Ryan Robert Mitchell
Anarchism in Bulgaria
Although utopian socialism had always been a part of the Bulgarian national liberation movement, the tradition of anarchism was first introduced to the country in the late 1880s, primarily from students exposed to radical streams of thought within the Russian university system. In 1892, the first anarchist reading groups in Bulgaria were formed in the city of Rousse, devoted to the study of the works of Bakunin and Kropotkin. Anarchism would largely remain an academic or literary pursuit until revolutionaries adopted it in earnest at the turn of the century.
In 1898, an anarchist terrorist organization called the Gemidzhii Circle (but also known as the Boatmen of Thessaloniki or the Salonica Dynamiters) formed in the Macedonian city of Thessaloniki. Although the group engaged in several minor terrorist acts against the Ottoman authorities, it is most infamous for the bombing campaign of April 28, 1903, when it bombed over two dozen sites ranging from a French steamboat to a tobacco shop. The intention of the bombings was to alert the other European powers to the plight of Macedonians in the Ottoman empire, but the ill-thought-out campaign resulted only in further repression of the Macedonian Slavs within Thessaloniki.
Although there had been an attempt to unite the country’s anarchists in 1909 to coincide with the international anarchist congress, the movement was too underdeveloped to arrive at any organization that could encompass the scene on a national scale. Up to this point, the Bulgarian anarchists had been dispersed across a multitude of movements in the country, including peasant cooperatives, the radical trade unionist movement, nihilist artists and intelligentsia, militant combat cells, and volunteer soldiers with the national liberation movement in Macedonia/Thrace. There would be another ten years and a series of crises in the Balkans and Europe before any nationwide Bulgarian anarchist federation could form.
In September 1919, delegates from these diverse movements met in Sofia and agreed to form the Federation of Anarchist Communists in Bulgaria (FACB) in an effort to give guidance to and coordinate anarchist actions across the country. A significant Bulgarian anarchist figure from this period was Gueorgui Cheitanov (1896–1925), a charismatic orator and seasoned guerilla fighter and strategist. Well traveled throughout anarchist circles in Europe, Cheitanov was involved in anarchist publishing in Bulgaria, including the banned Khliab I Svoboda (Bread and Freedom), which acted as the organ for the Bulgarian anarchists, and the FACB’s theoretical journal, Free Society.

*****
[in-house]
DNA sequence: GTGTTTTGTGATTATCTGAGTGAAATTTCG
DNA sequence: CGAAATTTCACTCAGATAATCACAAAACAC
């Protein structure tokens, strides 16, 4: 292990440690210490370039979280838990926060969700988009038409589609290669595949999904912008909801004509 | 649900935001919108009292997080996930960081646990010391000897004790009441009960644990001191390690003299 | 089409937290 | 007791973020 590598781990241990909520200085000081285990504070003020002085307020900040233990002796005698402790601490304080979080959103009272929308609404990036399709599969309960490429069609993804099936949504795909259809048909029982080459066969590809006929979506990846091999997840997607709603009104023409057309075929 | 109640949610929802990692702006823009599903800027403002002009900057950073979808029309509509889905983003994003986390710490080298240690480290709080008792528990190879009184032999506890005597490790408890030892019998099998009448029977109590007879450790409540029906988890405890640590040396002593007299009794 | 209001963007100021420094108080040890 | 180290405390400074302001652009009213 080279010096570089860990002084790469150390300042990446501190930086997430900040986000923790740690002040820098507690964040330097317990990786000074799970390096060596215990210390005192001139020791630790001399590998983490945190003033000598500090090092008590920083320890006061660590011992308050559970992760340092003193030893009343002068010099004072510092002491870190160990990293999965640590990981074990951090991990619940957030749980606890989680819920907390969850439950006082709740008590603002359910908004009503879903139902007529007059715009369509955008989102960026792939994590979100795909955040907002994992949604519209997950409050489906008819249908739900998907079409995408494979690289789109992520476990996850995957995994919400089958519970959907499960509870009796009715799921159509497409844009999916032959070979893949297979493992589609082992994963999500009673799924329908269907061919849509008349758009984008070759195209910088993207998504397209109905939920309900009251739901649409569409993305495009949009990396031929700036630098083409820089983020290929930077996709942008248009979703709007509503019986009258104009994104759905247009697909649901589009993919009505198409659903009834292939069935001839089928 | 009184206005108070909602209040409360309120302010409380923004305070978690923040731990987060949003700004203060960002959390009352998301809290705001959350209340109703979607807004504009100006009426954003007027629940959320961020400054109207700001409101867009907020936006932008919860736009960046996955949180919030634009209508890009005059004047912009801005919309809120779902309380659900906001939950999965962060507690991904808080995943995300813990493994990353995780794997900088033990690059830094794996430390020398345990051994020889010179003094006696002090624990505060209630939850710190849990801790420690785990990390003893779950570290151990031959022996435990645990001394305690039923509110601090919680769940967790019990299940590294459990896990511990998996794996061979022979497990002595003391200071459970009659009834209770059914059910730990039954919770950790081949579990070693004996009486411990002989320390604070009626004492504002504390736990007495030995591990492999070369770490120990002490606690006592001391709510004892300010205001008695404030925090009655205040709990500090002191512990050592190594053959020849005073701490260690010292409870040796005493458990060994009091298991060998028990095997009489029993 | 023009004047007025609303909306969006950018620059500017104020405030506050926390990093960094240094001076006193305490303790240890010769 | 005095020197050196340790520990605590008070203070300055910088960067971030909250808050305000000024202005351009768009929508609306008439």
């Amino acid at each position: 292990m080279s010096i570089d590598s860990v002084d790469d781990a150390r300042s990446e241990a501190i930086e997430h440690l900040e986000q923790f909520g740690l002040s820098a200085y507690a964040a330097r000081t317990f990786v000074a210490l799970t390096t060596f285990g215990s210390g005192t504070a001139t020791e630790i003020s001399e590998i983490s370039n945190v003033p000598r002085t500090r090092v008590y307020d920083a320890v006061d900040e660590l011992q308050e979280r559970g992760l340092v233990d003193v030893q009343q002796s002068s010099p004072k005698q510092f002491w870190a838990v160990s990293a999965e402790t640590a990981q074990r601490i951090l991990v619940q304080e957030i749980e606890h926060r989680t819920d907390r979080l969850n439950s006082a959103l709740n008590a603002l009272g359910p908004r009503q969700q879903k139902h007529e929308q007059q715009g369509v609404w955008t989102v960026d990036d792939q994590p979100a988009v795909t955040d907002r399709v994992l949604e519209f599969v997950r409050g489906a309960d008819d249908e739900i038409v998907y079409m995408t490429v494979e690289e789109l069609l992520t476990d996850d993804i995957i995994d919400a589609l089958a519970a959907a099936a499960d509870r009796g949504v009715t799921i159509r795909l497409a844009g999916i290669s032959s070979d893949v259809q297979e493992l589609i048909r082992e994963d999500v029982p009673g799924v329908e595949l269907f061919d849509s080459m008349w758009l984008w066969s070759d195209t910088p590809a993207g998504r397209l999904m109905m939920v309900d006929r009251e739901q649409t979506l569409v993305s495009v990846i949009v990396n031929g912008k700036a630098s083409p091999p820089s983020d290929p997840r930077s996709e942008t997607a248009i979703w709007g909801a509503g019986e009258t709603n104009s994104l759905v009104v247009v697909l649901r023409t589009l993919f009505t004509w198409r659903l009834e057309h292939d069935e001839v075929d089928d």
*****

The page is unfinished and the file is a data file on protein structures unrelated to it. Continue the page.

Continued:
In March 1923, the new Bulgarian republic signed a treaty with the recently formed Kingdom of Yugoslavia that recognized new borders and called for an end to territorial claims. Part of this treaty also involved the joint agreement to suppress all radical groups – especially the Vatreshna Makedonska Revoliucionna Organizacia (Internal Macedonian Revolutionary Organization, or VMRO), which had been active in both countries. The FACB rallied other anarchist organizations and held an emergency meeting on March 26 in the city of Yambol to protest these new suppressions and the government’s plan to disarm the people. The military gave the assembled group only one warning before opening fire on the crowd. Some of those who were arrested at the site were brought back to the army barracks and executed the following day. All told, in just two days some 26 anarchists were murdered by the government in Yambol. At least another three anarchists were murdered, and many more arrested, in the weeks following the Yambol massacre.